The weakest chapter is the one on "Aristocratic Debauchery and Working-Class Virtue." On occasions it reads like a rhetorical history, overburdened with strident and fiery quotations denouncing the perfidy of the upper classes, mostly drawn from the radical press, particularly Reynolds's Newspaper. Taylor though fails to provide the general reader with any estimates of the readership of this and similar periodicals, or on their broader influence in society, and the frequent reiteration of such bombastic declamations does begin to pall after a while. It would have been better to have consigned many of these quotations to citations in footnotes and, perhaps, instead to have explored the marked prevalence of antiaristocratic sentiments in popular culture, particularly the early music hall and the "penny dreadfuls," something that the author only makes the briefest of allusions to.
Another minor caveat I have is that for the nonspecialist reader there could have been more of a clear summation in the opening chapter of who actually the aristocracy were, their numbers, the extent of their lands, their total wealth, and so on. Furthermore, in his discussions of the attempts by the aristocracy to reinvent itself I was disappointed that Taylor neglected to mention Mark Girouard's illuminating The Return to Camelot: Chivalry and the English Gentleman (1981).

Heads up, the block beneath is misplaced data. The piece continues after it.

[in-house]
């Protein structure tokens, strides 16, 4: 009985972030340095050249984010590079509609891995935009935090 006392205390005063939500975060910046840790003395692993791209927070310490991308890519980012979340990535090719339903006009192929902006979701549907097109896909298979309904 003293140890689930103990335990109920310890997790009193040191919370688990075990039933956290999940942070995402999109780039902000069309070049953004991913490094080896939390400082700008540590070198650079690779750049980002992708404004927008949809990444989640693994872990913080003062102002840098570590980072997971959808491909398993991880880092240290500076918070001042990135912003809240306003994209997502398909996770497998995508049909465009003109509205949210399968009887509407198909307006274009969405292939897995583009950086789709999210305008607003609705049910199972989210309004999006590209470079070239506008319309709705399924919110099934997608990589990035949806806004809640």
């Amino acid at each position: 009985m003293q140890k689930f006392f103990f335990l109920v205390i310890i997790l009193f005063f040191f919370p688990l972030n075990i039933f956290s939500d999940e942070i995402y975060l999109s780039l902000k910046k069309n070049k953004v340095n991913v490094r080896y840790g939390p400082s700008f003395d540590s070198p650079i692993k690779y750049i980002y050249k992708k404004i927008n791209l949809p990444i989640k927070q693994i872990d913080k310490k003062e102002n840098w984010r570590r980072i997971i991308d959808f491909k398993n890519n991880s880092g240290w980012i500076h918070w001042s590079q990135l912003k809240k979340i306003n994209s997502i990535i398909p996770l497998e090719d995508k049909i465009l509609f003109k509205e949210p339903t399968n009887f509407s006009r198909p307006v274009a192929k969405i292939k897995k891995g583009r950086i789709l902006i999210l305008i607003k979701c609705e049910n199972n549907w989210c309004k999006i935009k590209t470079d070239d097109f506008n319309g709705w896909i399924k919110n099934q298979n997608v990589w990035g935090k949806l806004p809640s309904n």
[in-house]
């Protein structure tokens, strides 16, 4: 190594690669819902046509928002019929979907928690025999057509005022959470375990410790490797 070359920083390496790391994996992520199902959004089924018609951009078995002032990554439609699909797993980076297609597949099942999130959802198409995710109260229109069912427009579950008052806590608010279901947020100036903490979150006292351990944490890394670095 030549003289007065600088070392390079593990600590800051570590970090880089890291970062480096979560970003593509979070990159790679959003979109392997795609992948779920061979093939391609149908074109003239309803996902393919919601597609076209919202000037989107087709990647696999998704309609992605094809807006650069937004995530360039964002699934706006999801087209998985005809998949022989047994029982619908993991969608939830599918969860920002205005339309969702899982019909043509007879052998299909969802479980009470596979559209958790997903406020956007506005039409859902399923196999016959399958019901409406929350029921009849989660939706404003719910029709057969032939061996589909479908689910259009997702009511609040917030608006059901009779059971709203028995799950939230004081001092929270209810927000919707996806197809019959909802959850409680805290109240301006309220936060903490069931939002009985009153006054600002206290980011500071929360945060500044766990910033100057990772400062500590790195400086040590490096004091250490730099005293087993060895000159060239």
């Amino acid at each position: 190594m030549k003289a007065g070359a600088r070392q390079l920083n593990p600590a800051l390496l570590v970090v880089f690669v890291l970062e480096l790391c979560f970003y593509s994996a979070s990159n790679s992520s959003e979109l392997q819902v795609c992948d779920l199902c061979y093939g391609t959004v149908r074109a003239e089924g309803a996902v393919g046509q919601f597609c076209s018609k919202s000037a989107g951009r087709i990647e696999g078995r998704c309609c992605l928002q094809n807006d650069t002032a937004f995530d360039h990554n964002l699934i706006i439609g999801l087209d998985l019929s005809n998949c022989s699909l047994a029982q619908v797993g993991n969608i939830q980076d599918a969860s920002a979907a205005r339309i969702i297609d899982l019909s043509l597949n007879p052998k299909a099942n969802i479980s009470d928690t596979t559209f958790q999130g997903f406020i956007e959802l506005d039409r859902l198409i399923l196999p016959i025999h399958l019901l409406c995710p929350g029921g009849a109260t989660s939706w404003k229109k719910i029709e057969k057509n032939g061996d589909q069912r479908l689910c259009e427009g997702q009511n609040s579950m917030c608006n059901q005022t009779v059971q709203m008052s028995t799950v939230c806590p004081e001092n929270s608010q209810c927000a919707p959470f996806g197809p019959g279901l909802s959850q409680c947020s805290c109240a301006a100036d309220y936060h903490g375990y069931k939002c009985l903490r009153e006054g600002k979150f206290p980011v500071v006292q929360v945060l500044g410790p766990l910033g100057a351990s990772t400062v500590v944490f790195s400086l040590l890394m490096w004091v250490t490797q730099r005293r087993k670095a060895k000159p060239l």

Taylor concludes with a number of apposite remarks on how the aristocracy is perceived in contemporary Britain--how, on the one hand, it has successfully reconfigured itself, lacquering itself with a patina of nostalgia that allows it to be portrayed as a custodian of the past and of the countryside, and yet how, on the other hand, echoes of the old hostility live on in tabloid revelations of the peccadilloes of upper-class aristos and "Sloanes." Fortunately, at least from this reader's perspective, at least one "time-honoured" bastion of the aristocracy, fox hunting, has been consigned to the dustbin of history.
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David Lloyd Smith. Review of Taylor, Antony, Lords of Misrule: Hostility to Aristocracy in Late Nineteenth and Early Twentieth Century Britain.
H-Albion, H-Net Reviews.